Linking Innovation to the Public Sector: Contexts, Concepts and Challenges

Research output: Chapter/Conference proceedingChapterAcademic

27 Citations (Scopus)


In March 2000, when the European Council met in Lisbon, it set out the Lisbon Strategy, also known as the Lisbon Agenda. This strategy is an action and development plan for the European Union (EU). Its aim is to make the EU ‘the most dynamic and competitive knowledge-based economy in the world capable of sustainable economic growth with more and better jobs and greater social cohesion, and respect for the environment by 2010’ (European Union, 2000). The assumption behind this strategy is that innovation is the main driver of economic change. It is often perceived that more innovation is required when relatively low productivity and slow economic growth in the EU are detected, and certainly when comparisons are made between the EU’s economic performance and that of other countries such as China and India. The idea is also that innovation is a necessary condition for creating a competitive economy that will have a positive influence on environmental and social renewal.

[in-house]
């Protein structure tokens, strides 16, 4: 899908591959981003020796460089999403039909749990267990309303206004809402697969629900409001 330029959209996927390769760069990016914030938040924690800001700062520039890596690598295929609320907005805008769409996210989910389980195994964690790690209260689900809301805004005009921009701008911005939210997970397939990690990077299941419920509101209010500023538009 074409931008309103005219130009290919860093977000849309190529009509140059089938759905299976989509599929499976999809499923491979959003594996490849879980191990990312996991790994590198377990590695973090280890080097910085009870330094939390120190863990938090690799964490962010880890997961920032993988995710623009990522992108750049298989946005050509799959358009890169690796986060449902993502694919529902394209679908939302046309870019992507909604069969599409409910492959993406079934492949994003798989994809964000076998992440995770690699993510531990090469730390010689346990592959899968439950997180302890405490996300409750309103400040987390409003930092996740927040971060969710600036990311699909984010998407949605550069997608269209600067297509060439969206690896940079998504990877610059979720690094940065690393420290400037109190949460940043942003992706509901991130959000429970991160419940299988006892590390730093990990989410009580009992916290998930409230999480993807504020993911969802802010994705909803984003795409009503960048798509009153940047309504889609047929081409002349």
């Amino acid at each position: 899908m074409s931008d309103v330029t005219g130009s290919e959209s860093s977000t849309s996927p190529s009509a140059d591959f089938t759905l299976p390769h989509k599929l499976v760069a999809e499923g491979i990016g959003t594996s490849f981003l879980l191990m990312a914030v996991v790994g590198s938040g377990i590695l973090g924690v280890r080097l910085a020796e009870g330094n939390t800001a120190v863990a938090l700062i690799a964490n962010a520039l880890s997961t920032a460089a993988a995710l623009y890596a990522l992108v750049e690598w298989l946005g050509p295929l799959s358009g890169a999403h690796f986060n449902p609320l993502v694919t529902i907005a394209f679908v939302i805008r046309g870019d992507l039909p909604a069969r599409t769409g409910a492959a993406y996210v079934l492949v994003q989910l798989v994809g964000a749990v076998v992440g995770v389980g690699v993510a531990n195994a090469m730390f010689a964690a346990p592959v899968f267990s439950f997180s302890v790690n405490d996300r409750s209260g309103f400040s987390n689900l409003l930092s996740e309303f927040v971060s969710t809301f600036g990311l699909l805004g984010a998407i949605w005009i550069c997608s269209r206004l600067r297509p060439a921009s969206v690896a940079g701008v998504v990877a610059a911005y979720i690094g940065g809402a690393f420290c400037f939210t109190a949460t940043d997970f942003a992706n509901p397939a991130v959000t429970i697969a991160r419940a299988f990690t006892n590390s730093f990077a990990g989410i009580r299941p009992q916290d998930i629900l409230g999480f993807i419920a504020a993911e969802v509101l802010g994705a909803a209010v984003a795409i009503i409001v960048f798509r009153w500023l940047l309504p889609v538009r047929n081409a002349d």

Original languageEnglish
Title of host publicationGovernance and Public Management
Number of pages30
Publication statusPublished - 2011

Publication series

SeriesGovernance and Public Management

Bibliographical note

Publisher Copyright:
© 2011, Victor Bekkers, Jurian Edelenbos and Bram Steijn.

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